“I still have nightmares. I still go through sweats,” Anthony Holmes, who said he was shocked and suffocated while called a racist epithet by Burge in the 1970s, stated on a local NPR station in 2015. “I faced my demon,” he said of testifying against Burge.
Burge was suspended from the police department in 1991. But he continued to collect a pension from the city. Cases against him wended their way through the courts over the years; while the statute of limitations had run out to charge Burge with torture, he could be charged with perjury and obstruction of justice. He was convicted in 2010 and, eventually, released early for good behavior.
In 2006, Conroy reported about a group of alleged torture victims who sought to move their cases out of the county judiciary because the bench was dotted with police veterans and those who had worked the cases involving torture in the first place. In 2016, reporter Maya Dukmasova paraphrased Conroy’s description of the close associations between the judiciary and the police as a system where “people who were complicit in CPD torture made their way up into the ranks of the judiciary.”
The damage wrought by Burge’s torture is wide and deep: over $100 million in brutality settlements; $5.5 million won by activists for a reparations fund for victims and their families (as well as a mandatory curriculum for Chicago public school students to learn about Burge’s legacy of torture); and, most importantly, those individuals who were tortured — indelibly scarred by the torture itself.
The story of Burge’s torture is unique because it stretched almost two decades and involved barbaric methods rarely seen on U.S. soil in modern times. But it was not the end of police brutality and racism in Chicago — nor, according to federal investigators, was that racism and brutality isolated to Burge’s command.
Take Chicago police misconduct cases, which are constant and massively expensive. From January 2005 through June 2008, the city of Chicago paid about $230 million in police misconduct settlements and judgements — more, as reporter Mick Dumke put it, “than LA, Houston, Phoenix, Philly, and Dallas put together.” Those numbers included torture payouts, but more recent settlements are still enormous: Payments for misconduct cases plus lawyers’ fees cost the city $371 million from 2011 to 2016.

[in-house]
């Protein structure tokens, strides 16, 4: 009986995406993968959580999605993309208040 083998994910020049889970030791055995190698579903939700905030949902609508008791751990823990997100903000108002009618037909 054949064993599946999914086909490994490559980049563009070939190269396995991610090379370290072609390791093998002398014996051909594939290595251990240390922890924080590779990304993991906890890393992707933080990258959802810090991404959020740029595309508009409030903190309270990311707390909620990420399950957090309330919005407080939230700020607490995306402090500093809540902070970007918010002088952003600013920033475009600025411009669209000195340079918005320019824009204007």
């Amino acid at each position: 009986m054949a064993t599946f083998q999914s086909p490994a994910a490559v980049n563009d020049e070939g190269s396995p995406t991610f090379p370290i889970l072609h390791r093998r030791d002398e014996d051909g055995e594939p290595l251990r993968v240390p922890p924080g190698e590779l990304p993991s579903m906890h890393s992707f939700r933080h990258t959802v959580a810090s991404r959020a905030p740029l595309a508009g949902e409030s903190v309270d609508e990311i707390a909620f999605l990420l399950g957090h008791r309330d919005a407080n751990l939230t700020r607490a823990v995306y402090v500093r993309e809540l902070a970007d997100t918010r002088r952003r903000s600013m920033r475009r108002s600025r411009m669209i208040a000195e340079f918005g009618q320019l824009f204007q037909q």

An Intercept investigation in October 2016 detailed a Chicago police tactical gang unit’s alleged “protection racket” that charged favored drug dealers for impunity and went after their competition. The police became players in the drug trade and were rumored to have murdered two drug dealers who wouldn’t play ball — then retaliated against two whistleblower officers, showing, in the words of a judge, “extraordinarily serious retaliatory misconduct by officers at nearly all levels of the CPD hierarchy.”
Investigations by The Guardian in 2015 revealed a Chicago police “equivalent of a CIA black site” — a clandestine and unaccountable detention facility — at which more than 7,000 arrestees were taken, nearly 6,000 of whom were black. The detainees would disappear for up to 24 hours at a time, sometimes allegedly suffering beatings by officers.
And then there is the case of Jason Van Dyke, the police officer who shot Laquan McDonald 16 times. Like Burge’s operation, the Van Dyke shooting appears to have led to a massive cover-up. Officers on the scene blatantly lied in multiple aspects of their accounts of the incident. Chicago police leadership reviewed the dashcam footage of the scene and approved the obviously false officer reports. City officials refused to release the video of the shooting for over a year.
The shooting took place in October 2014, as Mayor Rahm Emanuel’s February 2015 re-election campaign was heating up. The city fought to keep the footage out of the public eye for as long as possible and only brought charges against Van Dyke a few hours before the video was released.
In 2008, newly elected State’s Attorney Anita Alvarez pledged to ensure a grand injustice like Burge’s torture scandal would never happen again. Eight years later, she lost her re-election by a nearly 30-point spread amid a general perception that her office had aided in the McDonald cover-up. The same year, a Police Accountability Task Force released a report about the nature and ubiquity of Chicago police abuse against black and Latino Chicagoans, the conclusions of which were almost identical to a similar report produced in 1972. Despite repeated calls for reform of the Chicago Police Department, nothing ever seems to change.
Jon Burge’s years of torture were a horror. But he was always a particularly morbid symptom of a much larger problem of racism and brutality among Chicago cops. Burge may be dead, but the police culture that allowed him to operate for nearly two decades is not.